A glance into their faces would easily reveal the mood. This was impacted by the uncertainty involved in their bets against the boxers of their choosing and those they deemed favorite to win.
The second group was the boxers/players. They were the cause for my presence in the gymnasium. They were easily identified by their boxing wear such as gloves and shorts and in some cases, being bare-chested. The third group was composed of the match officials, who in most occasions are adorned in the same look and attire. They were responsible for the managing and officiated the matches from the start to conclusion. They monitored the movements of the boxers and declared the winners. The final group was the fans, which was the largest in number. While there was no formal attire for the fans, the most outstanding identity for all fans were the placards and banners that bore the names of the boxers that they supported.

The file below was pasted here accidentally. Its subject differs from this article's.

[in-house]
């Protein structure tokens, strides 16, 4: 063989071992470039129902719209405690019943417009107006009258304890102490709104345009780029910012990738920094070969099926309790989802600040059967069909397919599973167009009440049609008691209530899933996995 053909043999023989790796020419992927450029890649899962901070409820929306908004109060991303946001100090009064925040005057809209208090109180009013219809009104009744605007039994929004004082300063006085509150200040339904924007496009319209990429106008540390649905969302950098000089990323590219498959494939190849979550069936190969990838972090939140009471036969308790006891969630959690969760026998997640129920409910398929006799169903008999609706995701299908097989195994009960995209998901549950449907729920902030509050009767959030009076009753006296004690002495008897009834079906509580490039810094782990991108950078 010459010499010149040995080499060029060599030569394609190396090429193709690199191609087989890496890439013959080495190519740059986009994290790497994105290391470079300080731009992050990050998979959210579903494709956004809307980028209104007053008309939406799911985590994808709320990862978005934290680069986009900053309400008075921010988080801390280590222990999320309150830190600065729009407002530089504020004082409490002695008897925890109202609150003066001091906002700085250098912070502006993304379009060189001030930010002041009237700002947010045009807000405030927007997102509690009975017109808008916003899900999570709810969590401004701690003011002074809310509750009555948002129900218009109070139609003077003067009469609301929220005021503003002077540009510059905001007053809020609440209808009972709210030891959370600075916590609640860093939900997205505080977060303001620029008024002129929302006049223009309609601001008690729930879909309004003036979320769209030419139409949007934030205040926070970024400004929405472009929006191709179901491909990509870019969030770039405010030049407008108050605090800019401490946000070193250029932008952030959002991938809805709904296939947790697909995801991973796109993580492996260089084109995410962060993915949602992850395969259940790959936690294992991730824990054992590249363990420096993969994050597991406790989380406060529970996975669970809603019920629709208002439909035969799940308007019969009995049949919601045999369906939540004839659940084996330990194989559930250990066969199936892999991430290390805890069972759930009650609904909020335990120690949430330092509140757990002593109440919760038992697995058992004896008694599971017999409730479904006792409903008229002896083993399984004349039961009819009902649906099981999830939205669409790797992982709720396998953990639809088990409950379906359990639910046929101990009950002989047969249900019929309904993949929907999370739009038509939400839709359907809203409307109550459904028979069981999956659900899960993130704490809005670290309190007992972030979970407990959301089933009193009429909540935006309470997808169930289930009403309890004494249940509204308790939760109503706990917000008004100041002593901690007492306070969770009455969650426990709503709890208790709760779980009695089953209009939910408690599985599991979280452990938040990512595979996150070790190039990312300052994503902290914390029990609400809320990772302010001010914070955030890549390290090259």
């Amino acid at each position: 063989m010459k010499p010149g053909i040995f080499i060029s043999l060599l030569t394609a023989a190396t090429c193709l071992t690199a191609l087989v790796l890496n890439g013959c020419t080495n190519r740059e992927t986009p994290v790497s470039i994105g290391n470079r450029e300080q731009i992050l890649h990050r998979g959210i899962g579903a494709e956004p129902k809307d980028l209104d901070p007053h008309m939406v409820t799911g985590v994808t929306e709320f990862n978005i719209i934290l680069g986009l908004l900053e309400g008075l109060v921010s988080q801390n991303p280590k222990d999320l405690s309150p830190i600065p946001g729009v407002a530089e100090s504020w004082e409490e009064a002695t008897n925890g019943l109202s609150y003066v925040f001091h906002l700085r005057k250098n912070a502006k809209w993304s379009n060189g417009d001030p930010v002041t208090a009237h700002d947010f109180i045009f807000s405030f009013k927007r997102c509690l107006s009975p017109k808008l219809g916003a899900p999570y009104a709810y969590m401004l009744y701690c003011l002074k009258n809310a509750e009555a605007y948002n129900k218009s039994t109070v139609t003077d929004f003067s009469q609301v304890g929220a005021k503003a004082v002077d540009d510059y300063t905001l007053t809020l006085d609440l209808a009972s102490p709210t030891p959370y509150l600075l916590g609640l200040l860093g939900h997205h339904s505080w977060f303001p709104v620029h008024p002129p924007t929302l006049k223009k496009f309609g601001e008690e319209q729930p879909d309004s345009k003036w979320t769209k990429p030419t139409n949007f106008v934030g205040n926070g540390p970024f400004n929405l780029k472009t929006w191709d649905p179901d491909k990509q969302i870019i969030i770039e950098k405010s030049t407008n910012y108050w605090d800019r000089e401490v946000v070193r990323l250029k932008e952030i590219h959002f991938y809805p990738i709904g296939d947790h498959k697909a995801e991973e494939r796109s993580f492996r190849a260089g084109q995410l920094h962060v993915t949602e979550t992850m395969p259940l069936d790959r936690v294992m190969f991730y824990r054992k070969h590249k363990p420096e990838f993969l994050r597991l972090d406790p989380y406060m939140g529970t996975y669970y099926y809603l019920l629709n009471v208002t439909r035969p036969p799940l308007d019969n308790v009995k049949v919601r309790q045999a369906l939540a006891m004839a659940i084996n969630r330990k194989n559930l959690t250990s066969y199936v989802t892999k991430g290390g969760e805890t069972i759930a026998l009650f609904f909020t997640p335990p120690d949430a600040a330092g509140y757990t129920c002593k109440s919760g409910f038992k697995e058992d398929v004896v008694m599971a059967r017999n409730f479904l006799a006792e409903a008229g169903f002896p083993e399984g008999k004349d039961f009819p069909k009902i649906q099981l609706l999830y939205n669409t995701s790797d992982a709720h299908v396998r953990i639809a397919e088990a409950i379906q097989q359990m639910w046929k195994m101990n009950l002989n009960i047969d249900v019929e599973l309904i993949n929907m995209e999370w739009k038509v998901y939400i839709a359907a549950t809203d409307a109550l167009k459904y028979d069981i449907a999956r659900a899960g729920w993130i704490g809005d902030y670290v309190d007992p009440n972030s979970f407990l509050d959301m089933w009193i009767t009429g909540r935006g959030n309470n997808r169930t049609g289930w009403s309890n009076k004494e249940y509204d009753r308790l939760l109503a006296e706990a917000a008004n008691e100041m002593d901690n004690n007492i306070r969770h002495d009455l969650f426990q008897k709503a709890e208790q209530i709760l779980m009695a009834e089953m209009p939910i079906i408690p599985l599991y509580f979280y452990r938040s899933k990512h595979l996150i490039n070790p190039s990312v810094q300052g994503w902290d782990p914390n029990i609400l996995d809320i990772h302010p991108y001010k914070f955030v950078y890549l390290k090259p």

In essence, the majority of the people in a boxing arena are the boxing enthusiasts, like me. The fans cheered and jeered their favorite boxers. This served to motivate the boxers who got into action to please the audience. In a show of solidarity with their favorite boxers, some of the fans put on t-shirts and raised banners with inscriptions of their names at the back and front. Once the bell rang, the action started, it was a spectacular moment for the boxers to show their prowess and tactics. Coaches and Sportsmen in Boxing.
Work CitedRyan, Joe. Heavyweight Boxing in the 1970s: The Great Fighters and Rivalries. Jefferson, N.C: McFarland & Company, Inc, 2012. Internet resource.
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